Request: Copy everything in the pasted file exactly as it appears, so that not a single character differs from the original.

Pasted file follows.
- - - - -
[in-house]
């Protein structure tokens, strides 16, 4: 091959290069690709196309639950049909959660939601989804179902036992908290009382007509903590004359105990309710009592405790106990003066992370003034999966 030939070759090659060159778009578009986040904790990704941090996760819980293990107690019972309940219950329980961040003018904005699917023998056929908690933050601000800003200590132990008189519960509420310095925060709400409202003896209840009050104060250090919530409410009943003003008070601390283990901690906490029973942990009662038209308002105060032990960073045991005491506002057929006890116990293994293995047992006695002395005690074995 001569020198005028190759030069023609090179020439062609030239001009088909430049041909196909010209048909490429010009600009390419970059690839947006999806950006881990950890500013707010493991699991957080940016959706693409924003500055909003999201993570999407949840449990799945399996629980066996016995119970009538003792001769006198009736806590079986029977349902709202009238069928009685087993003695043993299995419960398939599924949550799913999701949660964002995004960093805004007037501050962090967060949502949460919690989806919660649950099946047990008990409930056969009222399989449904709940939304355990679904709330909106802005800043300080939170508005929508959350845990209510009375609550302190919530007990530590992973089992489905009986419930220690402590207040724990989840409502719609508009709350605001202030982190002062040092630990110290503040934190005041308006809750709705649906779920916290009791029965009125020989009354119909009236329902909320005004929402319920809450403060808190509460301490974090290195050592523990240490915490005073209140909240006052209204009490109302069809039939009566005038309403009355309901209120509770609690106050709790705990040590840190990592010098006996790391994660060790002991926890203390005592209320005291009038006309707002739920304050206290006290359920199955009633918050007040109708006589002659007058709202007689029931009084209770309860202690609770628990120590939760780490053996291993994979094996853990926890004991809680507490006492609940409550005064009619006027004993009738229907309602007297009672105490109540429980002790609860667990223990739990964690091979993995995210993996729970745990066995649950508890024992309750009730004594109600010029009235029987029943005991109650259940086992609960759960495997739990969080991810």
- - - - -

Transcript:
[in-house]
């Protein structure tokens, strides 16, 4: 091959290069690709196309639950049909959660939601989804179902036992908290009382007509903590004359105990309710009592405790106990003066992370003034999966 030939070759090659060159778009578009986040904790990704941090996760819980293990107690019972309940219950329980961040003018904005699917023998056929908690933050601000800003200590132990008189519960509420310095925060709400409202003896209840009050104060250090919530409410009943003003008070601390283990901690906490029973942990009662038209308002105060032990960073045991005491506002057929006890116990293994293995047992006695002395005690074995 001569020198005028190759030069023609090179020439062609030239001009088909430049041909196909010209048909490429010009600009390419970059690839947006999806950006881990950890500013707010493991699991957080940016959706693409924003500055909003999201993570999407949840449990799945399996629980066996016995119970009538003792001769006198009736806590079986029977349902709202009238069928009685087993003695043993299995419960398939599924949550799913999701949660964002995004960093805004007037501050962090967060949502949460919690989806919660649950099946047990008990409930056969009222399989449904709940939304355990679904709330909106802005800043300080939170508005929508959350845990209510009375609550302190919530007990530590992973089992489905009986419930220690402590207040724990989840409502719609508009709350605001202030982190002062040092630990110290503040934190005041308006809750709705649906779920916290009791029965009125020989009354119909009236329902909320005004929402319920809450403060808190509460301490974090290195050592523990240490915490005073209140909240006052209204009490109302069809039939009566005038309403009355309901209120509770609690106050709790705990040590840190990592010098006996790391994660060790002991926890203390005592209320005291009038006309707002739920304050206290006290359920199955009633918050007040109708006589002659007058709202007689029931009084209770309860202690609770628990120590939760780490053996291993994979094996853990926890004991809680507490006492609940409550005064009619006027004993009738229907309602007297009672105490109540429980002790609860667990223990739990964690091979993995995210993996729970745990066995649950508890024992309750009730004594109600010029009235029987029943005991109650259940086992609960759960495997739990969080991810």